Initially studio manager, I became a director of Pacific Press Ltd in a management buyout when Kwik-Kopy decided to replace its centralised print-works with ‘in-shop’ reprographics. By 1984 we were employing twenty people, working for clients who included multi-nationals such as AM-Varityper and ICL. I had to teach myself how to use phototypesetting systems including the Compugraphic Editwriter, the AM Comp-Edit and the Bobst Eurocat; wrote two modest typography manuals; and created the Typometer (a copy-fitting aid in slide-rule form, one of the four prototypes is shown here).

In 1985, I returned to writing and producing books, including Guns of the Elite, published in 1987, which became—and still may be—the best-selling ‘single edition’ gunbook of all time. Thanks to the involvement of book clubs in Britain and the USA, and a Japanese translation, sales of the original version exceeded 100,000. This was the only time I have ever had a five-digit royalty cheque where the numbers didn’t include pence.

One of the most interesting projects was Emden: the Last Cruise of the Chivalrous Raider, published in 1989 to celebrate the 75th anniversary of the destruction of SMS Emden by HMAS Sydney. This involved Prinz Meinrad von Hohenzollern-Emden, son of the ship’s second torpedo officer and the Kaiser’s great-nephew, the Royal Navy, the Ministry of Defence, the Royal Australian Navy and the multi-national NATO North Atlantic Fleet.

Shortly after the Emden event in Devonport, simply by asking for access to its library, I began an association with the British Engineerium (formerly the Goldstone Pumping Station in Hove), which was then among Britain’s leading engineering-conservation agencies. There I learned a lot from Dr Jonathan Minns, worked on several exhibitions, undertook research into the history of the steam engine, and wrote a story of Brighton’s water supply.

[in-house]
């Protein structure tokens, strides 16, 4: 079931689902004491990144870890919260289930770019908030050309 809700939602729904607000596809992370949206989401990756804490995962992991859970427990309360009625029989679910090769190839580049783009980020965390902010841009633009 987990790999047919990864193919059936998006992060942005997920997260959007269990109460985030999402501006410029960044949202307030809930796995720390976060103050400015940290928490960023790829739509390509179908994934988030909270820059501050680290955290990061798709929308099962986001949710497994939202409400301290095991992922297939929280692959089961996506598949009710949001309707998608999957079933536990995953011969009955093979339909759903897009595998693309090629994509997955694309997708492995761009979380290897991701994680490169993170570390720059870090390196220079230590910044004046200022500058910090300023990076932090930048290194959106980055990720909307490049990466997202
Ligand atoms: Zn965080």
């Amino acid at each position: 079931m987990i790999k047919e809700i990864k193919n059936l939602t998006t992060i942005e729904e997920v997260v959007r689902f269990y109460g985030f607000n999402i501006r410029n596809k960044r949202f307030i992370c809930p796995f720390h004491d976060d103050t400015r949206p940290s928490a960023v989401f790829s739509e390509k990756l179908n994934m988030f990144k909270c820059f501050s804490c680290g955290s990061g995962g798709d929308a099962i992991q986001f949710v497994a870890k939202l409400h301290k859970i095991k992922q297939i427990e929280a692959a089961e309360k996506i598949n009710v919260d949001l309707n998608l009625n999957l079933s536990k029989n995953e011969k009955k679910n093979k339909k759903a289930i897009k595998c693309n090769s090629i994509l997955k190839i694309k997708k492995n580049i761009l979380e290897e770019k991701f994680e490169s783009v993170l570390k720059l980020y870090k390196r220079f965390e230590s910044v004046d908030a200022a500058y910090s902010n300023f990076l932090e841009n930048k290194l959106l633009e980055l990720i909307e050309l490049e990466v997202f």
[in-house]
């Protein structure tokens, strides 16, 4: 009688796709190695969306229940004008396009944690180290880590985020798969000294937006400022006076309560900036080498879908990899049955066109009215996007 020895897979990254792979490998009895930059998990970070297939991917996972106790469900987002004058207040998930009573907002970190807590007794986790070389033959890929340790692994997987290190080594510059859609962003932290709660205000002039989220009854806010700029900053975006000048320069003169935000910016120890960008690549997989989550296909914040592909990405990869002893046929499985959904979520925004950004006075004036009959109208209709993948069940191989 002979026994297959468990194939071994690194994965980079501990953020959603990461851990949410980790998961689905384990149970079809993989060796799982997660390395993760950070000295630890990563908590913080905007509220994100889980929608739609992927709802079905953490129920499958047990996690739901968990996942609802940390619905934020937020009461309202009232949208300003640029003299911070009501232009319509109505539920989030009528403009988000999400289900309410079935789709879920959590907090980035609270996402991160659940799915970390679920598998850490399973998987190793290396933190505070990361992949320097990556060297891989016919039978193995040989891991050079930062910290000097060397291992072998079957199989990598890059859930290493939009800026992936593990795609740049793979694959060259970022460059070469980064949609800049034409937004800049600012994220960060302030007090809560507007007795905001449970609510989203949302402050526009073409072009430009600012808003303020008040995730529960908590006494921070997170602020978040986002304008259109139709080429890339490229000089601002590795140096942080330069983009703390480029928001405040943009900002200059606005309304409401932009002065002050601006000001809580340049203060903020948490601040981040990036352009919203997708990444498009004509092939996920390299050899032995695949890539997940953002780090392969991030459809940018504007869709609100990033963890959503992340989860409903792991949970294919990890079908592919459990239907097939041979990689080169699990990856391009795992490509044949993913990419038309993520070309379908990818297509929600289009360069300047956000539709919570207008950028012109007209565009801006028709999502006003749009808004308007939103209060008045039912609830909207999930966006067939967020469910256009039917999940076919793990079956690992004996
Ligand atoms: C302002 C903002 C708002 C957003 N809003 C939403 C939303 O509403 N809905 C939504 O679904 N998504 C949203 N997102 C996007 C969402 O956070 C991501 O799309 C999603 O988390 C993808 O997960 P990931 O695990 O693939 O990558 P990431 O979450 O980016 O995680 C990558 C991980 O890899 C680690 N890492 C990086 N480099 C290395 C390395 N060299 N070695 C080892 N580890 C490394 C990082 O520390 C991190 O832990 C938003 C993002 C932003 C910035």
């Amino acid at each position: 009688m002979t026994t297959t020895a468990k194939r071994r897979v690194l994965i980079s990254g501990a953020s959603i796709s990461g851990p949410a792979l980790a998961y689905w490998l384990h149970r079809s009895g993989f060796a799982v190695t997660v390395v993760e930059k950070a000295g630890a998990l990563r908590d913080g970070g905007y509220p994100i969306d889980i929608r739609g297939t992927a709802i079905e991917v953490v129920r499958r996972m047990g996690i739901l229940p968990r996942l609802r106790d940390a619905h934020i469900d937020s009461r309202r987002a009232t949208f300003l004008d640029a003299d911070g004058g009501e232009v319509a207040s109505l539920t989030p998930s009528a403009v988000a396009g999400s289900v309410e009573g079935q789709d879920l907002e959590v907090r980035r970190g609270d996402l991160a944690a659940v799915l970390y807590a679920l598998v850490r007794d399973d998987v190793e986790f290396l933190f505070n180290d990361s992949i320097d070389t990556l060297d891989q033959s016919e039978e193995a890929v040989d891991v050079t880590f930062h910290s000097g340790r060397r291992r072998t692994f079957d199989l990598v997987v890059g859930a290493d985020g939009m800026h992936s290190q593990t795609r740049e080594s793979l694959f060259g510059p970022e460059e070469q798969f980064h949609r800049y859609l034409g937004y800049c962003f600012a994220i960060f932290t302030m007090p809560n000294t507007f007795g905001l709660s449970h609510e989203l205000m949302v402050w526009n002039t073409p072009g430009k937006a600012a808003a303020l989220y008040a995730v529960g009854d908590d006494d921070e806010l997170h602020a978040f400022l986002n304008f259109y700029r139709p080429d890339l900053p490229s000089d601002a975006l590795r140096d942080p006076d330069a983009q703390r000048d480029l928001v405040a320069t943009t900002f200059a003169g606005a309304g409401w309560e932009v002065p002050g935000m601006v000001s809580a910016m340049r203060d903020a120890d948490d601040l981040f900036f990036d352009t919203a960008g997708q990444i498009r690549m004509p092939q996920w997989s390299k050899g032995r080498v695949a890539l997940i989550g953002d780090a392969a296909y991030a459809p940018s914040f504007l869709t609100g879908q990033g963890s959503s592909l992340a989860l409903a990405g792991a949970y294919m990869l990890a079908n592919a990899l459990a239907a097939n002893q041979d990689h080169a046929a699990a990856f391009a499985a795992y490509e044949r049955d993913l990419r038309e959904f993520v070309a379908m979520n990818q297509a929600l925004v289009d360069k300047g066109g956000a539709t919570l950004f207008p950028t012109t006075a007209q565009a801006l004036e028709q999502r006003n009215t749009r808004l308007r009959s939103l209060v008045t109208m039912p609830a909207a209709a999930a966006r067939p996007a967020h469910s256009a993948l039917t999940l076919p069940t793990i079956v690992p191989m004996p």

In 1996, however, I briefly became Managing Editor of Guns Review, the internationally-respected firearms magazine to which I had been contributing articles for more than twenty years. Unfortunately, pedigree counted for nothing as the owners of Teesdale Publishing Company promptly sold-out to Haymarket Publishing. Haymarket, Michael Heseltine’s ‘family firm’ wanted control of Teesdale’s motor-sport magazine and, with elections looming, could not be seen to be involved with shooting in any form. Questionable accountancy ensured that publication of GR ceased after I had completed work on the first bi-monthly issue. But I had managed to embark on what, given a chance, could have been a successful redesign.

I returned to freelance research and then, in 1998, joined Personal Fundraising Partnership, a Brighton-based but nationally renowned organization which raised millions of pounds annually. We worked with many charities, but among my personal favourites were Sight Savers, The Children’s Society, Childline, Y-Care and the Woodland Trust, all of whose representatives worked tirelessly to provide us with support.

In 2000, I was unexpectedly appointed Senior Lecturer in the School of Engineering of the University of Brighton. I’d been involved in the development of a postgraduate Conservation of Industrial Heritage course, simply because this was being promoted by the University’s School of Engineering in collaboration with the British Engineerium. So when the Course Leader had a serious heart attack, I was nominated as his replacement. With no academic background, but possessing at least some of the necessary skills, I managed to persuade Professor Fred Maillardet and Dr Mark Jones, heads of Faculty and School respectively, to take what they probably saw as a huge gamble.